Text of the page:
DTF Taiwan LED Supply Chain Technology Forum: Power module is key to power saving
DIGITIMES staff, Taipei [Tuesday 19 October 2010]
Power modules play a key part in power saving. TM Technology's MSI sales department senior manager Alex Hor introduced their power module solutions and analyzed its technical challenges in the future.
LED lighting market
Hor first explained LEDs' characteristics and the history of lighting. He stated that LEDs save energy and enable long battery life; moreover, LEDs are mercury-free, small, rich in colors, sturdy, easy-to-control, and efficient. Hor also noted that the concept of lighting emerged in the 1800s. The candle lamp was invented in 1810. Sixty years later Thomas Edison invented the first incandescent lamp, which was popular for the next 60 years before fluorescent lights became available in 1938. In 1996, the need for next-generation lighting technology gained more attention due to the issue of global warming. Additionally, incandescent lights will be prohibited in 2012, and white light LEDs will be the mainstream, with OLED being another option.
The advance of LED technology has allowed LEDs to penetrate the lighting market. Red lights, yellow-green lights, and orange lights had been commercialized by 1990. GaN blue lights and green lights were commercialized in 1993 and 1994, respectively. White LEDs were commercialized in 1996. Commercialized white LEDs reached 100 l m/W in 2008. In 2009 Nichia displayed white LEDs with 249 lm/W.
According to Strategies Unlimited's estimates in 2009, the luminous efficacy of cool white and warm white LEDs will reach 120 lm/W and 100 lm/W, respectively, in 2010, and 150 lm/W and 130 lm/W in 2013.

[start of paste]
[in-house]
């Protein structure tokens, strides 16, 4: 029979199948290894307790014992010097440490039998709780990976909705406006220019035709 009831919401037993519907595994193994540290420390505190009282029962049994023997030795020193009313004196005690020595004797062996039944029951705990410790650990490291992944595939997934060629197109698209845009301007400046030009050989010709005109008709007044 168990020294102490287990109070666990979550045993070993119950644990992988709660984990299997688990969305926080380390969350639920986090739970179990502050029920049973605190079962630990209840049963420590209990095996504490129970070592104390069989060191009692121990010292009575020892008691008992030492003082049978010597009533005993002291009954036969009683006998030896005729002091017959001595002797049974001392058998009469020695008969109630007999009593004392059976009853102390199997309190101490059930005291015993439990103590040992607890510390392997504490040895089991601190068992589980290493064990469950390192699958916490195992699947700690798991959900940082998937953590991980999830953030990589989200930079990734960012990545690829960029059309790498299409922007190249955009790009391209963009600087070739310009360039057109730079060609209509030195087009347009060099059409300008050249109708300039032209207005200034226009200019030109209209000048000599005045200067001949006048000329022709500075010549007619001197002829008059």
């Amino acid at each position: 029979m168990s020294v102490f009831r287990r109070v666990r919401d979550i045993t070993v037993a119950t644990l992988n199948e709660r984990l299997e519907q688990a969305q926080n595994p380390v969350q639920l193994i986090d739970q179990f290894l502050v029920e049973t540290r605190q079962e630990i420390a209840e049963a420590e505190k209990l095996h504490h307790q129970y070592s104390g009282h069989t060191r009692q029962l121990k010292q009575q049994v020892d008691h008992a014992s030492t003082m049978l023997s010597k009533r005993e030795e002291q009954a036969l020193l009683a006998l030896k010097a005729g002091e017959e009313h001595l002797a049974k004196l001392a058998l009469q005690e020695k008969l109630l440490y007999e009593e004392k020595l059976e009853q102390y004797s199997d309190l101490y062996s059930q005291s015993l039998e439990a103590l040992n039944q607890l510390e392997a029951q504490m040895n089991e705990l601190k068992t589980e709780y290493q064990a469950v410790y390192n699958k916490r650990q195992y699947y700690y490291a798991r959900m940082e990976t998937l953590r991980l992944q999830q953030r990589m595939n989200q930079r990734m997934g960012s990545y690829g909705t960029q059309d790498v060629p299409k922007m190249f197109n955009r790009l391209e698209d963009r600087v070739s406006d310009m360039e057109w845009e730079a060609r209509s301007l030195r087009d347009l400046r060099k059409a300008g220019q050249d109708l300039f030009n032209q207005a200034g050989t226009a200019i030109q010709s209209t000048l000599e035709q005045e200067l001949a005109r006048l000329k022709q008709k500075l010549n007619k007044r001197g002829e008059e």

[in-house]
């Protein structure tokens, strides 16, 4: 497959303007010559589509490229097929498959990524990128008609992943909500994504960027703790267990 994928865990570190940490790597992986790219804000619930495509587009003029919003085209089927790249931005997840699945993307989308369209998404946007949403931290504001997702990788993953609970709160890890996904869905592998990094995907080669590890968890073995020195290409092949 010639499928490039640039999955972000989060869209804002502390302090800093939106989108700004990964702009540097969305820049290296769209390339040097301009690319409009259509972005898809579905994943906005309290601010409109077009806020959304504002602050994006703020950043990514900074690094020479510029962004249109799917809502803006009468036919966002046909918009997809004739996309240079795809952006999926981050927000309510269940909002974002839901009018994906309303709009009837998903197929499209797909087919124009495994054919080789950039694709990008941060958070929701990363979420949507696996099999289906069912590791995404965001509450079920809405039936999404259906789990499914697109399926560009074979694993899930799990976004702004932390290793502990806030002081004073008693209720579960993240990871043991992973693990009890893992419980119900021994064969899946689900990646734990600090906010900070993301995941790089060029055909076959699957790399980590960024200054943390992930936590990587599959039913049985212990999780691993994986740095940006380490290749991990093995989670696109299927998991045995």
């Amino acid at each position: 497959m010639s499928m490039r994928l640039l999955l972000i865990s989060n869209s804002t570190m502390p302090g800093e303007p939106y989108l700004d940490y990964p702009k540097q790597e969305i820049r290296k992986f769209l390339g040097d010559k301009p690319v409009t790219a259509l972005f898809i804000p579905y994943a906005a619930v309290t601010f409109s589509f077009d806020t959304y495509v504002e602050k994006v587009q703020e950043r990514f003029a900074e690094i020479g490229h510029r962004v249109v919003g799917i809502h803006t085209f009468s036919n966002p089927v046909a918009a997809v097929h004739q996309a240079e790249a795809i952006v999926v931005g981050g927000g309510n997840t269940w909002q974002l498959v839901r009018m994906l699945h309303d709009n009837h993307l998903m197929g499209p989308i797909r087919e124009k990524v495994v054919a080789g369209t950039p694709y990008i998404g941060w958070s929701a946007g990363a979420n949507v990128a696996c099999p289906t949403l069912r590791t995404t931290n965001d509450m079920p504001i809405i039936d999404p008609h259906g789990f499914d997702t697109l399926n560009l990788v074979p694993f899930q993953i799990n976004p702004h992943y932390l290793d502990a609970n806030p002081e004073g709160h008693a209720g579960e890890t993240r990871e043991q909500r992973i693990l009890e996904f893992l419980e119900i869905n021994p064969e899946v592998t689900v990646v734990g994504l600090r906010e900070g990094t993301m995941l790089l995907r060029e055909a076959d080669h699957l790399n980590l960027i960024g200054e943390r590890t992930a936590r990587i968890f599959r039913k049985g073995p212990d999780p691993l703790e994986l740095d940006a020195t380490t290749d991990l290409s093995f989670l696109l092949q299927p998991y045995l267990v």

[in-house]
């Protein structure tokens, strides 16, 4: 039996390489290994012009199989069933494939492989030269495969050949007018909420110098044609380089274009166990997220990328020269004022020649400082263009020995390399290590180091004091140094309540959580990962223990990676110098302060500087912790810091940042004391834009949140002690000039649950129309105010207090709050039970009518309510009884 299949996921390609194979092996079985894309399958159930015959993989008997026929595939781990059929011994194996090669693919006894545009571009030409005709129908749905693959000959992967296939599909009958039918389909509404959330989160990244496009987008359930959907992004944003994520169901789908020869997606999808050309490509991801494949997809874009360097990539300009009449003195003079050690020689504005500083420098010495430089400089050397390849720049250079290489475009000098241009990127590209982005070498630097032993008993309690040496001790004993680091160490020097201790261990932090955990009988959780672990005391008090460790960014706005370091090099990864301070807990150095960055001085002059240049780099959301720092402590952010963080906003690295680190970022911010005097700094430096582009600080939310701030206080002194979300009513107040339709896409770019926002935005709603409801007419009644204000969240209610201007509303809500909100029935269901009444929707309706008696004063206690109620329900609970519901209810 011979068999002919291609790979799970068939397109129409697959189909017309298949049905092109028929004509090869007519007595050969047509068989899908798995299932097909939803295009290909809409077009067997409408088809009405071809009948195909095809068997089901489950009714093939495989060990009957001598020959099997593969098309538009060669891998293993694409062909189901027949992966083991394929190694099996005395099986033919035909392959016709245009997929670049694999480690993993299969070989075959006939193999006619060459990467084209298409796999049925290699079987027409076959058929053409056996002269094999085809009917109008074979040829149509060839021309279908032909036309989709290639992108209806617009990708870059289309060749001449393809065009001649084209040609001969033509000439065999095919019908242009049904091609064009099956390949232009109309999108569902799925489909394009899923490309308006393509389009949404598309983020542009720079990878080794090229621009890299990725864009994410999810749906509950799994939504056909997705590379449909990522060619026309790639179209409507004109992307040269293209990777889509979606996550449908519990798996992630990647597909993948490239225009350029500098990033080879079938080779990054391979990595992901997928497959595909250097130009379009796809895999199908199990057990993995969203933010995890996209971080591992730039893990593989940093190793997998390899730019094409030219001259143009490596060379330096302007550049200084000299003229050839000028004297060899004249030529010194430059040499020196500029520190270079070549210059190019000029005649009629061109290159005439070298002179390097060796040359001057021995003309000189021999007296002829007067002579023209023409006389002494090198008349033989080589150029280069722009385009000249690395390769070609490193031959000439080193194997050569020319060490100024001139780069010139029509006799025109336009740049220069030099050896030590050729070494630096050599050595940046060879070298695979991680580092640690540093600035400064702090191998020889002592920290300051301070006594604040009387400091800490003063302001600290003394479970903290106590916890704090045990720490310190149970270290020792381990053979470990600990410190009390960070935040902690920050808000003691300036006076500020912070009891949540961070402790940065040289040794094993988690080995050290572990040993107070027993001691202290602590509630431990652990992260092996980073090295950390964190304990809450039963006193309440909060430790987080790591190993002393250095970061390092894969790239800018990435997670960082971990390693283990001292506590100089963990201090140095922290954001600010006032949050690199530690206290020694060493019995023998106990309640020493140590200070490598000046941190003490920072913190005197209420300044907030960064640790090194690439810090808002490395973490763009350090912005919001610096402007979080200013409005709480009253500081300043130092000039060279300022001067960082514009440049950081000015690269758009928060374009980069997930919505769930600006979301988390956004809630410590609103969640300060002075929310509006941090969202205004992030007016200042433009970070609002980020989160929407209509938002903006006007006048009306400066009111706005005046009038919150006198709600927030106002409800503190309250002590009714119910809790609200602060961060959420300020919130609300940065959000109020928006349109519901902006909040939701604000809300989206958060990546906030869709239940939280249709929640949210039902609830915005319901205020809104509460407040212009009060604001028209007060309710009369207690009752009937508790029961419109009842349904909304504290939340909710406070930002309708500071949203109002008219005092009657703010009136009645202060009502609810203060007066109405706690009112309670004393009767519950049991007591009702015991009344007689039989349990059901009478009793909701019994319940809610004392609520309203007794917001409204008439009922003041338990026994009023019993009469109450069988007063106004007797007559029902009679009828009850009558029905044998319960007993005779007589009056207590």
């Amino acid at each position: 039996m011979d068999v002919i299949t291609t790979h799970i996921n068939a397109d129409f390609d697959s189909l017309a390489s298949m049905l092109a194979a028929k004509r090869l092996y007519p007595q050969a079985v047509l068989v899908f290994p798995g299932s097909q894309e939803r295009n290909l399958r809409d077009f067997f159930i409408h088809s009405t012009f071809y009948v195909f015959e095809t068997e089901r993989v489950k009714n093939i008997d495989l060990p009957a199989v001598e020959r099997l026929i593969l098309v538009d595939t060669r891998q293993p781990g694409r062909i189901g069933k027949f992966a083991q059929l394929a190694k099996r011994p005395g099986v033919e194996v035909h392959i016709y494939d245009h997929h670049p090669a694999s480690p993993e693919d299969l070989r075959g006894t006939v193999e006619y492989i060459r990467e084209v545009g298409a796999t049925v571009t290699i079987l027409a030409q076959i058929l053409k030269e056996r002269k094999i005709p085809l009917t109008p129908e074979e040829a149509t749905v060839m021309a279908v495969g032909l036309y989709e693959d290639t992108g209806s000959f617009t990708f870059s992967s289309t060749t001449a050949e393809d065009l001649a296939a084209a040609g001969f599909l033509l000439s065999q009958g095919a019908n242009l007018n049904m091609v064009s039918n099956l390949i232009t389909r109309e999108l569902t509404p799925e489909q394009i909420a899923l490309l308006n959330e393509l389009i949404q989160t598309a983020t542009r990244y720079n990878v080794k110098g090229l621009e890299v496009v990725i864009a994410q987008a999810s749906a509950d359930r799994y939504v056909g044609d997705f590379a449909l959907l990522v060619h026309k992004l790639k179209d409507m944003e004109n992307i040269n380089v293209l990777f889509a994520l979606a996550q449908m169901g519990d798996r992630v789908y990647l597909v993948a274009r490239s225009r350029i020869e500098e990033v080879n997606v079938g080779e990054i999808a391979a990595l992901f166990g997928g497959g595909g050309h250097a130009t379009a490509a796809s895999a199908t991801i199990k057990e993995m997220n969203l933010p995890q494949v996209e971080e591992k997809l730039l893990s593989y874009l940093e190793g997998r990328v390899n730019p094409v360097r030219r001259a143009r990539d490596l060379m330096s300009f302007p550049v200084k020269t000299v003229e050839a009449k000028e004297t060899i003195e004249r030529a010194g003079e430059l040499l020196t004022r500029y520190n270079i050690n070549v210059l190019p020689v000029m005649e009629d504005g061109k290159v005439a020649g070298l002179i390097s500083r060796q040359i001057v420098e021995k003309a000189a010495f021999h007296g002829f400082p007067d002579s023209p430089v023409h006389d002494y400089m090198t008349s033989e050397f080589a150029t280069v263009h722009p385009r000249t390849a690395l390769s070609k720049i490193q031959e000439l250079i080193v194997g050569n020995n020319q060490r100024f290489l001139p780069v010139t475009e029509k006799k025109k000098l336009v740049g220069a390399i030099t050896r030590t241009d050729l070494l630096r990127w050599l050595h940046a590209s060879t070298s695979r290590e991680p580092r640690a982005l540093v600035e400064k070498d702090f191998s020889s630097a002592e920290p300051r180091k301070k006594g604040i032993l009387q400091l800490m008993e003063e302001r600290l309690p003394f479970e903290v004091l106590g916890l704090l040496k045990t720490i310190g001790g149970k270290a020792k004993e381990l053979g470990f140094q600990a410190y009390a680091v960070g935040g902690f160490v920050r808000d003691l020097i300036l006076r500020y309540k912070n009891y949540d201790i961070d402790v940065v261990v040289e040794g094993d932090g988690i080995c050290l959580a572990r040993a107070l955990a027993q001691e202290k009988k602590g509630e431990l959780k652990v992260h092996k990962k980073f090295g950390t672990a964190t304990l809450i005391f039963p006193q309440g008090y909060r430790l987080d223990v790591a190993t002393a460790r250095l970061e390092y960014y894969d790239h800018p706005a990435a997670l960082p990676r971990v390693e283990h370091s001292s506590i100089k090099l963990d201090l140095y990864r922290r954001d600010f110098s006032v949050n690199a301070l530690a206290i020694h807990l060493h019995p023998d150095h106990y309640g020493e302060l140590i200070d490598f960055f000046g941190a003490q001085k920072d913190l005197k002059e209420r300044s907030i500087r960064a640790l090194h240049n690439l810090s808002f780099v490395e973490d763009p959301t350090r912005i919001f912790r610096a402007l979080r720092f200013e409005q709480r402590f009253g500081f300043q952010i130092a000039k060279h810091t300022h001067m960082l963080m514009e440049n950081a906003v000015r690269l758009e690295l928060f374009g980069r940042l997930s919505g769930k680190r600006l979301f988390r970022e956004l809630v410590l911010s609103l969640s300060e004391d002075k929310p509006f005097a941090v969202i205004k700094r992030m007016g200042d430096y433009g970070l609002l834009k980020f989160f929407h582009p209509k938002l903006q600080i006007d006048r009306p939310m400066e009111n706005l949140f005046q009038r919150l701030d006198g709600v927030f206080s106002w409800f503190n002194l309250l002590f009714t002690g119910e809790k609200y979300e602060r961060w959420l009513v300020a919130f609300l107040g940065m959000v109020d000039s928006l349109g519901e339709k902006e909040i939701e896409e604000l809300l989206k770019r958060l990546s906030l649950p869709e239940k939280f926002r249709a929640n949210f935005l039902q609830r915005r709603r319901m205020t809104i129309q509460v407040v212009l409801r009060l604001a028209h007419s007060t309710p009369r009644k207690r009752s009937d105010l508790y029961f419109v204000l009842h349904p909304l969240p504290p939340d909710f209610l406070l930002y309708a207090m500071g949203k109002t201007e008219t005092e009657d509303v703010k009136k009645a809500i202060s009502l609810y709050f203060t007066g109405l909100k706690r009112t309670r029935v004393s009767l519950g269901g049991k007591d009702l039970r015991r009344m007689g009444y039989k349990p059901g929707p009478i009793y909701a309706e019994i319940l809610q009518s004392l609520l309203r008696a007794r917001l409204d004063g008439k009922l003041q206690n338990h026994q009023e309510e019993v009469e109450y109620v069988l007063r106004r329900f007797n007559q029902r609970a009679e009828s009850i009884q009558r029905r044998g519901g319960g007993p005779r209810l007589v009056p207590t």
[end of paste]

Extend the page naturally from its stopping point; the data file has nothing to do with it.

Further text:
Current LED lights can replace regular bulbs, candle lamps, PAR lamps, reflector lamps, mercury lamps and fluorescent lamps. Strategies Unlimited estimated its CAGR from 2008-2013 to reach 146%, 211%, 92%, 119% and 45%, with overall CAGR of 134%.
Some catalysts are driving LED lights' growth. Lighting is an elementary need of human beings, but it consumes a lot of energy. The huge costs mean significantly low energy efficiency. Moreover, lighting creates a lot of carbon dioxide. Therefore, governments all over the world have announced plans to ban incandescent light bulbs during 2010-2015, and may prohibit fluorescent lights that contain mercury. But there is an issue: we are not certain whether LED lights are good enough to replace fluorescent lights.
IEK has provided the reasons for robust sales of LED light bulbs in Japan. First, the luminous efficacy of warm white LEDs has increased to 97 lm/W from 83 lm/W, and cool white LEDs to 147 lm/W from 132 lm/W. Moreover, the price of LED lights has dropped from 9,000 yen to 2,000-3,000 yen. Additionally, the rise of environmental consciousness, higher electricity rates, (2.5 times that of Taiwan), recognition of LED lighting's advantages, and government support have all helped drive sales of LED light bulbs.
LED lighting power solutions